The Dardanelle Levee along the Arkansas River breached early Friday near the community of Holla Bend, sending water gushing into farmland that already had been saturated by leaks in the levee a day earlier, video from CNN affiliate KARK shows.
About 75 homes around Holla Bend, just downriver from the city of Dardanelle, have so far been impacted by flooding in a three-mile area, Yell County Emergency Management Director Jeff Gilkey said Friday. Yell County Judge Mark Thone told CNN affiliate KATV that he urged everyone in the area to evacuate immediately.
The rushing water is expected to spread to Smiley Bayou, an area of about 500 people. Because the terrain is hilly, only an unspecified number of people in low-lying areas are expected to evacuate, Gilkey said.
Just upriver, Dardanelle—a city of about 4,700 people—was preparing for flood waters eventually to encroach “from the bayou side,” Mayor Jimmy Witt wrote Friday morning on Facebook.
“I ask you to please not panic, we have time to prepare for this,” Witt wrote in the Facebook post.
The Arkansas River at Dardanelle was nearly 2 feet above its record crest before the breach.
More than 500 homes have been directly impacted by flooding in Arkansas already, state emergency management spokeswoman Melody Daniel told CNN.
If more levees along the swollen Arkansas River breach, many more could be in the path of flooding.
Thousands of Homes Affected
The biggest concern is in the unprecedented pressure the flooding has put on the levees: They have never held back this much water for this long, the Arkansas Department of Emergency Management said Wednesday
Flooding could affect thousands of homes in 14 counties near the river, ranging from minor damage to destruction, Daniel said. Two levees—one of them in Logan County along state Highway 309—have overtopped so far, but none have failed, Daniel said.
“This is looking to be record-breaking all along the Arkansas River, and this is something we have never seen before,” she said.
The Arkansas River was at or near record levels in several locations Friday morning, including at the Arkansas communities of Fort Smith and Ozark. Record crests for the Arkansas River have already been set in Ponca City, Oklahoma, and in the cities of Van Buren, Dardanelle, Morrilton, and Toad Suck in Arkansas. More record crests are predicted downstream, including the city of Pendleton, Arkansas.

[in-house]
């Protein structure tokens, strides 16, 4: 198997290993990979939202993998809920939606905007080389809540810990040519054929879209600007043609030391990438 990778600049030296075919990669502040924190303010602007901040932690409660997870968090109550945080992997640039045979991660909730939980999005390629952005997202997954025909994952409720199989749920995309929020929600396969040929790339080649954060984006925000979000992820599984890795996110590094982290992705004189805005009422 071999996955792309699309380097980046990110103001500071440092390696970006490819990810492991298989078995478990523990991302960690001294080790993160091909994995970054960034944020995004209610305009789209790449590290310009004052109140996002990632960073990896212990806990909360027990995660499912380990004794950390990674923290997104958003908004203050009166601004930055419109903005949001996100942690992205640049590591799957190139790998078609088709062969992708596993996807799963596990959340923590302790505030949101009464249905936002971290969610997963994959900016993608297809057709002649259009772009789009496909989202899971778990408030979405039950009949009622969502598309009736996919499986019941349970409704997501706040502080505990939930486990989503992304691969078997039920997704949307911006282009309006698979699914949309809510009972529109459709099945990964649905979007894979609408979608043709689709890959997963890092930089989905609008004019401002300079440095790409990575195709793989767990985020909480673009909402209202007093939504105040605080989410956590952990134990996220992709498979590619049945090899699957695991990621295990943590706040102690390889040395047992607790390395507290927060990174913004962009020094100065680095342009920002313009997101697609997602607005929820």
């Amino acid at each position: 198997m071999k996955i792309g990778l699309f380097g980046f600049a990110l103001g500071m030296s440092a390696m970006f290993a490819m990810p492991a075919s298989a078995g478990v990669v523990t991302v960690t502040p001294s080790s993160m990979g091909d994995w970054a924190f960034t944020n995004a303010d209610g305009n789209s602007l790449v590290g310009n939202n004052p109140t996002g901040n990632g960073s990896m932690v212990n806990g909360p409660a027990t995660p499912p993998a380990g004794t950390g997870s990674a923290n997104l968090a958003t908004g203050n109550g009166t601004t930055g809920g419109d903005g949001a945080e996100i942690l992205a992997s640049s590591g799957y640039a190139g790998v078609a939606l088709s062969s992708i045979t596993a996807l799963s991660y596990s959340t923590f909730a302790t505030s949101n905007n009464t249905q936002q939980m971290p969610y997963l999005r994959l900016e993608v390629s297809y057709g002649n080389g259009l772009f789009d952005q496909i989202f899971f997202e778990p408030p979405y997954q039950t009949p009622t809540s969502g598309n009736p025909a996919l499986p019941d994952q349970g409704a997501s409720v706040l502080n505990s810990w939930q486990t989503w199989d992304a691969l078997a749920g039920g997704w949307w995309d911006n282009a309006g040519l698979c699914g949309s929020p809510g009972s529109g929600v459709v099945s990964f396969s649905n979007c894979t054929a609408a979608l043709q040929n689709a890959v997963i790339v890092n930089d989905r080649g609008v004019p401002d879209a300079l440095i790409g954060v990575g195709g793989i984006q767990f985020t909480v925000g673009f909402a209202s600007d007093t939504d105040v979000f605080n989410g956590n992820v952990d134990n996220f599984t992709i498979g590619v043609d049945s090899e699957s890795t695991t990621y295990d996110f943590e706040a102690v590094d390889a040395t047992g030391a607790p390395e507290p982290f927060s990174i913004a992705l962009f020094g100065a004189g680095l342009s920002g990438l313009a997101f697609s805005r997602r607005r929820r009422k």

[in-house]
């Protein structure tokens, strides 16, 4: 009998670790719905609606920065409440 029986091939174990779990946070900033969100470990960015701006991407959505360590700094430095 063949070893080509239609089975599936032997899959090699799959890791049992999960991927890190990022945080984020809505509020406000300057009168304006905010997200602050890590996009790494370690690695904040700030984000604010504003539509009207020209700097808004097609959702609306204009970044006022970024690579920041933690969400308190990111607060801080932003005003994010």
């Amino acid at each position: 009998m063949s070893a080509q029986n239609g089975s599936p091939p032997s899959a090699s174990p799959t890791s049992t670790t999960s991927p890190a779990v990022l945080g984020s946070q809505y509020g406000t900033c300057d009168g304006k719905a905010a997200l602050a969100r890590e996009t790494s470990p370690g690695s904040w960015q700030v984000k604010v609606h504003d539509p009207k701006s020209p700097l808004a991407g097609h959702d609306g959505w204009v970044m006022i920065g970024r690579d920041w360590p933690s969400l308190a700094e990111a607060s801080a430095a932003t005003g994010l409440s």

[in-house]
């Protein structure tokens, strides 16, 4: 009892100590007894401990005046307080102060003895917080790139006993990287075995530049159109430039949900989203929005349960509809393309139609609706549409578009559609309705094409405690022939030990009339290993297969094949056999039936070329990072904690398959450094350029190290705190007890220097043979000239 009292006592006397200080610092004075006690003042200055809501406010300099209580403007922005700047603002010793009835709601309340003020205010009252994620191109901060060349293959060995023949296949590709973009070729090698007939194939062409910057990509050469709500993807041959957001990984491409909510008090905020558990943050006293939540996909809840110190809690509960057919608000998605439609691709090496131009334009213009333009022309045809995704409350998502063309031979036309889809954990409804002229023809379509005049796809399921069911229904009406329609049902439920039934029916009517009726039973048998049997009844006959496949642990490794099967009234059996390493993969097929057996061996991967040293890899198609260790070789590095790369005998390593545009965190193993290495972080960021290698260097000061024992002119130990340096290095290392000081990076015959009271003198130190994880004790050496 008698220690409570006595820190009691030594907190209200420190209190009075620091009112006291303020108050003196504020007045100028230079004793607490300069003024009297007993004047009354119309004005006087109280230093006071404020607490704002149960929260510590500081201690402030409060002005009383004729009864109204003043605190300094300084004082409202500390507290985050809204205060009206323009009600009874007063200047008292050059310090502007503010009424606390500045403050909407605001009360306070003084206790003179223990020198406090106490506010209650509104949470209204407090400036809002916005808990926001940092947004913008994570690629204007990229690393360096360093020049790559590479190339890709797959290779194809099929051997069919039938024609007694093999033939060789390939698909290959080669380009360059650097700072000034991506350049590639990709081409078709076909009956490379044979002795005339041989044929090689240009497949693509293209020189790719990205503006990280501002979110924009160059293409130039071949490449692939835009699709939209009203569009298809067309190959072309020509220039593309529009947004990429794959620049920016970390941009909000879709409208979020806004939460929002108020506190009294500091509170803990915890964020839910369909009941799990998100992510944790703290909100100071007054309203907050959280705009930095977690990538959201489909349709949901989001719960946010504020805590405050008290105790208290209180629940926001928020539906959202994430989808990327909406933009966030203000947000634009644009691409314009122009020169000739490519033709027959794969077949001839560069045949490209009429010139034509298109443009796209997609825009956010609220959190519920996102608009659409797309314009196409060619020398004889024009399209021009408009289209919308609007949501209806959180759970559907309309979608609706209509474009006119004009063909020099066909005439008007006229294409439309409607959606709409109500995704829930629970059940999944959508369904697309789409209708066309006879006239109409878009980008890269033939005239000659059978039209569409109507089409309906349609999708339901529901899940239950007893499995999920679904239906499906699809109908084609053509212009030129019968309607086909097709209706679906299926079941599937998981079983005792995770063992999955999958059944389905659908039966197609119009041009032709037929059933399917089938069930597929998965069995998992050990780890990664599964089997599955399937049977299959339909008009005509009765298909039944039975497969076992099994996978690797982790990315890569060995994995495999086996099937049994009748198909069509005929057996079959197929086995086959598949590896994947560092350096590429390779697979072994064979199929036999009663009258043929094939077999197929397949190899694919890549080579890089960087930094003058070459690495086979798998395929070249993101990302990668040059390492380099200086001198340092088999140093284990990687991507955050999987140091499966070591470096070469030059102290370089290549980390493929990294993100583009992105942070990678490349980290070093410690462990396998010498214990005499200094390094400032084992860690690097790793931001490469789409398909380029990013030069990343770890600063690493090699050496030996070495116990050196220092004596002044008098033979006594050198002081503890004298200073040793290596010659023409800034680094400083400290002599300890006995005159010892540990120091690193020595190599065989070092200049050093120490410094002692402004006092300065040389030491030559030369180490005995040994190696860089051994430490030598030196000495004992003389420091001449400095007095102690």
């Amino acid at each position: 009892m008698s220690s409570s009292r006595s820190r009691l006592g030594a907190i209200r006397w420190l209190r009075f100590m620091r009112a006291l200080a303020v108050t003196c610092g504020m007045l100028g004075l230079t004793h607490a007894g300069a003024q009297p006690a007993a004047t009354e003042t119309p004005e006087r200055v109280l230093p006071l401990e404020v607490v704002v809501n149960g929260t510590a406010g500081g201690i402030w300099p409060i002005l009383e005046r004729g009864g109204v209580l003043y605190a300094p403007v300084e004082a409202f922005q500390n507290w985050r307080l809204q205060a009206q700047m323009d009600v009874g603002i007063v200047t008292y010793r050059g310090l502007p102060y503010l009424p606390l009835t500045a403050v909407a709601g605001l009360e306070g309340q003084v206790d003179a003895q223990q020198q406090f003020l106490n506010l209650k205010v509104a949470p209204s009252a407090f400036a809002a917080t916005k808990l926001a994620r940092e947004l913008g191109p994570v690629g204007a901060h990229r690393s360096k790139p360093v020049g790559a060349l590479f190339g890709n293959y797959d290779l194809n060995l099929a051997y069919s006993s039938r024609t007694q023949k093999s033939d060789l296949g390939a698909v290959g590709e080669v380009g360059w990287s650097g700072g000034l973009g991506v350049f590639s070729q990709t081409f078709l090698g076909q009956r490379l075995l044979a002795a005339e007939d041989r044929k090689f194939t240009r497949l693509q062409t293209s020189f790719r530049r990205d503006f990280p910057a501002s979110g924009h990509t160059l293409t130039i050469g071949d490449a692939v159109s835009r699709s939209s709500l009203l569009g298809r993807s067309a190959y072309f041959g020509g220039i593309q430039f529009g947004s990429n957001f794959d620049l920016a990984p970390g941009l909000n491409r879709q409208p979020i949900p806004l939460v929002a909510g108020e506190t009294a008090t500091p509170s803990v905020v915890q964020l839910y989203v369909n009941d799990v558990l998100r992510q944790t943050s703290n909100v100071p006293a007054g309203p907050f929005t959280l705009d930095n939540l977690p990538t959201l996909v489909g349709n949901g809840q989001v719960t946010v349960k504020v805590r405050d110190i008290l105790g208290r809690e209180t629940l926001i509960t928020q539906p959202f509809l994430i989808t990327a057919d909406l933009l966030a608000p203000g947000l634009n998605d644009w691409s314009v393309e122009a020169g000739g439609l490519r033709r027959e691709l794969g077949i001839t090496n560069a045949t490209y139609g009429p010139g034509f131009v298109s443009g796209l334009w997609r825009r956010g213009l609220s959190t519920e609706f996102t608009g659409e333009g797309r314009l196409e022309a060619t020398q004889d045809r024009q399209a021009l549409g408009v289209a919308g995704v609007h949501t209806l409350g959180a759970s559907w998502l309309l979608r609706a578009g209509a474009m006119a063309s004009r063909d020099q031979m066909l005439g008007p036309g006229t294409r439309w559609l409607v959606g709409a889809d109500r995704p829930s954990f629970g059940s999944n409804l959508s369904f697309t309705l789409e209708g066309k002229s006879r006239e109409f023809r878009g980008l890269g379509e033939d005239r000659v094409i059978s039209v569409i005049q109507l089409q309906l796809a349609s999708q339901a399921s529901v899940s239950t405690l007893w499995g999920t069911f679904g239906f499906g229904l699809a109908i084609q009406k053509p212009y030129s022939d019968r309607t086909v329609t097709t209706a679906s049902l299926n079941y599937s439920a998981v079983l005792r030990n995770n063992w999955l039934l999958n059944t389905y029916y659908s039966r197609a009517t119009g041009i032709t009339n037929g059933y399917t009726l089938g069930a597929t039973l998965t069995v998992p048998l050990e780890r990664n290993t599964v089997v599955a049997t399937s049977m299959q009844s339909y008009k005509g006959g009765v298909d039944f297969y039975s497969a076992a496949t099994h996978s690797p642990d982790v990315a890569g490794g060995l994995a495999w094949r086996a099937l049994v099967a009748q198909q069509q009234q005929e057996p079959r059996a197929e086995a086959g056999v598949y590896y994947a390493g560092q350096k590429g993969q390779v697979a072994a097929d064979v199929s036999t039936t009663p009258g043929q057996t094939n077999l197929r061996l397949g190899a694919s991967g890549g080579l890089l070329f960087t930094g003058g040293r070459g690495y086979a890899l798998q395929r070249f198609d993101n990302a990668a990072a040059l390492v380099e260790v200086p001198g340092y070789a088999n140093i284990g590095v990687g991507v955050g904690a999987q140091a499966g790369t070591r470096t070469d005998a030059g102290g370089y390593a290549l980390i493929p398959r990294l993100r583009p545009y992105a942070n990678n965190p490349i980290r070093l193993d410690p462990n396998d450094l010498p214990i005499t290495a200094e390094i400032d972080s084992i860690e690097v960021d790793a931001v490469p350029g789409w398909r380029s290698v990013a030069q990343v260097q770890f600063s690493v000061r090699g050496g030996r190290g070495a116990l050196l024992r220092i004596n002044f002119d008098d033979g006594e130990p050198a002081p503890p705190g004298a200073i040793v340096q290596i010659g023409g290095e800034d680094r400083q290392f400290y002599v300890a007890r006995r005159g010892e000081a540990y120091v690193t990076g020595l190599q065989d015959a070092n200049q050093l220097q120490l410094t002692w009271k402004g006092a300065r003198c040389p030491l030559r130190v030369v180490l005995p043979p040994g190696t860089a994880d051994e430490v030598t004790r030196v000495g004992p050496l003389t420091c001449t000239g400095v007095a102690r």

Gov. Asa Hutchinson sent a letter to President Donald Trump requesting that he declare a state of emergency for 15 counties in the state, but that number is expected to increase.
Mandatory Evacuations in Missouri
Arkansas isn’t the only state worried about the overflow of its rivers and levees. States along the Mississippi are experiencing their own threats from the rising water levels. In fact, 80 flood gauges running through 10 different states—from North Dakota to Louisiana—are indicating major flooding, the highest category.
A levee failure on the Mississippi River has caused a mandatory evacuation of residents in West Quincy, Missouri, the Marion County Sheriff’s Office told CNN.
And according to the Missouri Department of Transportation, more than 300 roads are under water, with the potential for more to come.
The Mississippi River in St. Louis is expected to crest next Tuesday around 46 feet—the second-highest level on record behind the 1993 floods. It would also be the second Top 7 crest of all time just this year—with the previous being 41.7 feet on May 6.
Some of the high water has come from heavy rains: CNN Meteorologist Brandon Miller says portions of northern Oklahoma through central Kansas have seen 15-20 inches of rain during the month of May, which is 300 to 400% of the normal amount.
There’s a brief break in the rain this weekend, but heavy rain is forecast for parts of Oklahoma and Kansas, with another 4-6 inches possible next week.
The Army Corps of Engineers’ New Orleans district announced that while it will be later than expected, they plan to operate the Morganza Floodway on June 9.
The floodway is designed for emergency flooding and when operated, diverts excess floodwater from the Mississippi River to the Atchafalaya Basin, according to the Army Corps of Engineers.
The operation of the floodway itself can cause damage to properties surrounding it, the department said.
It was only operated twice before: once in 1973 and once in 2011.